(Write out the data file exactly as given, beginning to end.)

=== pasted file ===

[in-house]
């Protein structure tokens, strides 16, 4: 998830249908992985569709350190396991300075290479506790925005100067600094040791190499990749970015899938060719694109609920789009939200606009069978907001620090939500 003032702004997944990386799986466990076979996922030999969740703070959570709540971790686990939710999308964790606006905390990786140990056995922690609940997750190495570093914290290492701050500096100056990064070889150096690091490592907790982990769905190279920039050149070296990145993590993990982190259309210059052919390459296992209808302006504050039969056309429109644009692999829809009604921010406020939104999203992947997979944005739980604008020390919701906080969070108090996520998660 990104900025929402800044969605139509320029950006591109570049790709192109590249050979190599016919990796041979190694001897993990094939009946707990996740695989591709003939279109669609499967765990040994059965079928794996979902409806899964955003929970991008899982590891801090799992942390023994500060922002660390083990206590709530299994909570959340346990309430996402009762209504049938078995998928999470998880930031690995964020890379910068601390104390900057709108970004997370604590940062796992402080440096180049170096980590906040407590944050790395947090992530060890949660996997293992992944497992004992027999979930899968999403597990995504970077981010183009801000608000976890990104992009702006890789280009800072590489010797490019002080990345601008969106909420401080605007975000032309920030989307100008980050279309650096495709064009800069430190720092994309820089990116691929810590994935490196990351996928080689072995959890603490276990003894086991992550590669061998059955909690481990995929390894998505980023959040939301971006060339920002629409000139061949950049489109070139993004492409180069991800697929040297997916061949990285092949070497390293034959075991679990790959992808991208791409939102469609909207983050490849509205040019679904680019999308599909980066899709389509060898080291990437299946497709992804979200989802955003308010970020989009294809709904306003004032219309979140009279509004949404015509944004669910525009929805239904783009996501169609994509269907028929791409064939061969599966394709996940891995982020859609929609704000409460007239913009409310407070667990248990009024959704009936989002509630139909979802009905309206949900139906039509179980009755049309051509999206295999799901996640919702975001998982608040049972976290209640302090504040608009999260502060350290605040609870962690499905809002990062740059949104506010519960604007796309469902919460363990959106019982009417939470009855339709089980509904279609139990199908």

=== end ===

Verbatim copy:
[in-house]
């Protein structure tokens, strides 16, 4: 998830249908992985569709350190396991300075290479506790925005100067600094040791190499990749970015899938060719694109609920789009939200606009069978907001620090939500 003032702004997944990386799986466990076979996922030999969740703070959570709540971790686990939710999308964790606006905390990786140990056995922690609940997750190495570093914290290492701050500096100056990064070889150096690091490592907790982990769905190279920039050149070296990145993590993990982190259309210059052919390459296992209808302006504050039969056309429109644009692999829809009604921010406020939104999203992947997979944005739980604008020390919701906080969070108090996520998660 990104900025929402800044969605139509320029950006591109570049790709192109590249050979190599016919990796041979190694001897993990094939009946707990996740695989591709003939279109669609499967765990040994059965079928794996979902409806899964955003929970991008899982590891801090799992942390023994500060922002660390083990206590709530299994909570959340346990309430996402009762209504049938078995998928999470998880930031690995964020890379910068601390104390900057709108970004997370604590940062796992402080440096180049170096980590906040407590944050790395947090992530060890949660996997293992992944497992004992027999979930899968999403597990995504970077981010183009801000608000976890990104992009702006890789280009800072590489010797490019002080990345601008969106909420401080605007975000032309920030989307100008980050279309650096495709064009800069430190720092994309820089990116691929810590994935490196990351996928080689072995959890603490276990003894086991992550590669061998059955909690481990995929390894998505980023959040939301971006060339920002629409000139061949950049489109070139993004492409180069991800697929040297997916061949990285092949070497390293034959075991679990790959992808991208791409939102469609909207983050490849509205040019679904680019999308599909980066899709389509060898080291990437299946497709992804979200989802955003308010970020989009294809709904306003004032219309979140009279509004949404015509944004669910525009929805239904783009996501169609994509269907028929791409064939061969599966394709996940891995982020859609929609704000409460007239913009409310407070667990248990009024959704009936989002509630139909979802009905309206949900139906039509179980009755049309051509999206295999799901996640919702975001998982608040049972976290209640302090504040608009999260502060350290605040609870962690499905809002990062740059949104506010519960604007796309469902919460363990959106019982009417939470009855339709089980509904279609139990199908």